News / Middle East

Turkey, Iran Concerned About Syria Sectarian Violence

Mohammad, a 13 year-old fighter from the Free Syrian Army, aims his weapon as he takes cover inside a room in Aleppo's Bustan al-Basha district, Oct. 28, 2013.
Mohammad, a 13 year-old fighter from the Free Syrian Army, aims his weapon as he takes cover inside a room in Aleppo's Bustan al-Basha district, Oct. 28, 2013.
TEXT SIZE - +
Reuters
— Turkey and Iran said on Friday they had common concerns about the increasingly sectarian nature of Syria's civil war, signalling a thaw in a key Middle Eastern relationship strained by stark differences over the conflict.

Iran has been a staunch ally of Syrian President Bashar al-Assad since the start of the 32-month-old uprising against him, while Turkey has been one of his fiercest critics, supporting the opposition and giving refuge to rebel fighters.

But the election in June of President Hassan Rouhani, a relative moderate who says he wants to thaw Iran's icy relations with the West, and shared concern over the rise of al-Qaida in Syria, have spurred hopes of a rapprochement.

"Sitting here together with the Iranian foreign minister you can be sure we will be working together to fight these types of scenarios which aim to see a sectarian conflict,'' Turkish Foreign Minister Ahmet Davutoglu told a conference in Istanbul.

Iranian Foreign Minister Mohammad Javad Zarif, who held talks with Turkish President Abdullah Gul in Istanbul and was due to meet Prime Minister Tayyip Erdogan later in Ankara, echoed the comments, saying that sectarian unrest posed an even greater risk than the use of chemical weapons.

"I believe sectarian conflict is even a greater threat and it is not confined to one region,'' Zarif said.

"If the flames of sectarianism rage in the Middle East, you will see the results in the streets of London, New York, Rome and Madrid,'' he told the conference.

While deep divisions remain between Ankara and Tehran over the conflict in Syria, particularly over the role of Assad in any transitional government, diplomats and government officials say both sides want to mend a relationship which could be key to wider diplomatic efforts towards a solution.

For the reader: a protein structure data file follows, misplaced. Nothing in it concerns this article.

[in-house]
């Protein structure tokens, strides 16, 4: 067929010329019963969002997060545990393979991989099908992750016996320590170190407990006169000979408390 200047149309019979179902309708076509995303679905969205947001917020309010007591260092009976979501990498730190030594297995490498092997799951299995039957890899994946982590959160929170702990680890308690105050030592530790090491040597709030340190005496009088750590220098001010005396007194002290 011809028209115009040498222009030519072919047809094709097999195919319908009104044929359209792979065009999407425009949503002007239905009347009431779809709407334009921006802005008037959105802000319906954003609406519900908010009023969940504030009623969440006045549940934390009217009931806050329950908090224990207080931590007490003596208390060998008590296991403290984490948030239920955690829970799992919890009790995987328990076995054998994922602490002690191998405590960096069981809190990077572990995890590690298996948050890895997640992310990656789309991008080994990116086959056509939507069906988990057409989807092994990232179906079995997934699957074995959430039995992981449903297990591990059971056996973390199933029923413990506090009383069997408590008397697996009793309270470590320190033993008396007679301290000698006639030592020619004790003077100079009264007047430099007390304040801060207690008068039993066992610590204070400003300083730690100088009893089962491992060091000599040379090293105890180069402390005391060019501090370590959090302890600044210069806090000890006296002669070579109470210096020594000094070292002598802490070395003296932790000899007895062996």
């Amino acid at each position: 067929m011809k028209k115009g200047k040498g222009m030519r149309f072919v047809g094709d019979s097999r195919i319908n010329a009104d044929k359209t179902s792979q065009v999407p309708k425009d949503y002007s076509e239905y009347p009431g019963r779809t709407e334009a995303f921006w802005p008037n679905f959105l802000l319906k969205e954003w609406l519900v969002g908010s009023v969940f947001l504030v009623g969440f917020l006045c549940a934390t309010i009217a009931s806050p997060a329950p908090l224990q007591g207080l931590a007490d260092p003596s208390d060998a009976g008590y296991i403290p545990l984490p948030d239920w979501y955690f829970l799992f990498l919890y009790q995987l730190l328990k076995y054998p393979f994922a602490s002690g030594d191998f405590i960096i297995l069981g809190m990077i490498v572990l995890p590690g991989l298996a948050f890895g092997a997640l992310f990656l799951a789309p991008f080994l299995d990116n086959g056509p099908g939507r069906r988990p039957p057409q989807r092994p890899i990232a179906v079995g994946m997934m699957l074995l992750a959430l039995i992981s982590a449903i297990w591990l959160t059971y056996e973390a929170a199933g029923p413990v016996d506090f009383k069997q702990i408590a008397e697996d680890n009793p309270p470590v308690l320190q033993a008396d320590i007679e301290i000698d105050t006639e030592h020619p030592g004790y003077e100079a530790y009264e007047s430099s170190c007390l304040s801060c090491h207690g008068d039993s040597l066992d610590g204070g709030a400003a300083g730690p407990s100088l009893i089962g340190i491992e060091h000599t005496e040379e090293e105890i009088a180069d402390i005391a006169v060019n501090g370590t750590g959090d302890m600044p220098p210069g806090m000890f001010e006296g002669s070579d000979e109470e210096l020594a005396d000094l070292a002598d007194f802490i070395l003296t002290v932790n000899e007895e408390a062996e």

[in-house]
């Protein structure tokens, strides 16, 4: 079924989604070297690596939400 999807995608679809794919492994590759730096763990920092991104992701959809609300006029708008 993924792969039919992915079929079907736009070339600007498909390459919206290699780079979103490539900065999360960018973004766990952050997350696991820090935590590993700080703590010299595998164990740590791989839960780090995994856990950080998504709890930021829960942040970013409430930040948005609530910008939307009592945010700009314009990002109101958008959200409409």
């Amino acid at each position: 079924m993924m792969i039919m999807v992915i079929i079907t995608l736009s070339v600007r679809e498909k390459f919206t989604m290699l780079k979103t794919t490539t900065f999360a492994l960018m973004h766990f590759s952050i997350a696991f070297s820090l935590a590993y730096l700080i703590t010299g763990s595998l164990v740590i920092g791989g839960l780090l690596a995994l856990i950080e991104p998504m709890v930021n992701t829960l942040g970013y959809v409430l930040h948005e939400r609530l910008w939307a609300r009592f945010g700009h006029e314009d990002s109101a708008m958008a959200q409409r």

"Both Iran and Turkey are at a point where they think they can work together on Syria,'' a senior Turkish official said.

"Both countries believe the situation needs an urgent solution. But the big question is how,'' he told Reuters.

Geneva 2

A long-delayed international peace conference in Geneva, first proposed in May, would be high on the agenda in Zarif's conversations with Erdogan, government sources said.

Arab and Western officials told Reuters this week that international powers were unlikely to meet their goal of convening the "Geneva 2'' talks later this month, largely due to differences over who will represent the opposition.

Turkey has long argued that Iran and Iraq, another neighbor with whom Ankara has been trying to mend fences, should be involved in the talks if they are to be credible.

Tehran's desire to participate in a June 2012 meeting on Syria hosted by the United Nations in Geneva was a major bone of contention between Washington and Moscow, Assad's key ally.

"For Geneva 2 to be meaningful there must be a clear political strategy and there must be Russia and Iran at the table. Both of them must be included and so must Iraq,'' a source close to the Turkish government said.

With al-Qaida-linked groups such as Jabhat al-Nusra and the Islamic State of Iraq and the Levant (ISIL) taking territory in parts of northern Syria near Turkey's border in recent weeks, pressure for a resolution has been mounting.

"Turkey and Iran's positions have moved closer, because I think Turkey also has realised the threat of these radical elements on its border,'' a regional diplomatic source said, speaking on condition of anonymity. "There are still disagreements, but I think these disagreements can and must be overcome because both Turkey and Iran are key to the stability of the region.''

You May Like

Multimedia Relatives of South Korean Ferry Victims Fire at Authorities

46 people are confirmed dead, but some 250 remain trapped inside sunken ferry More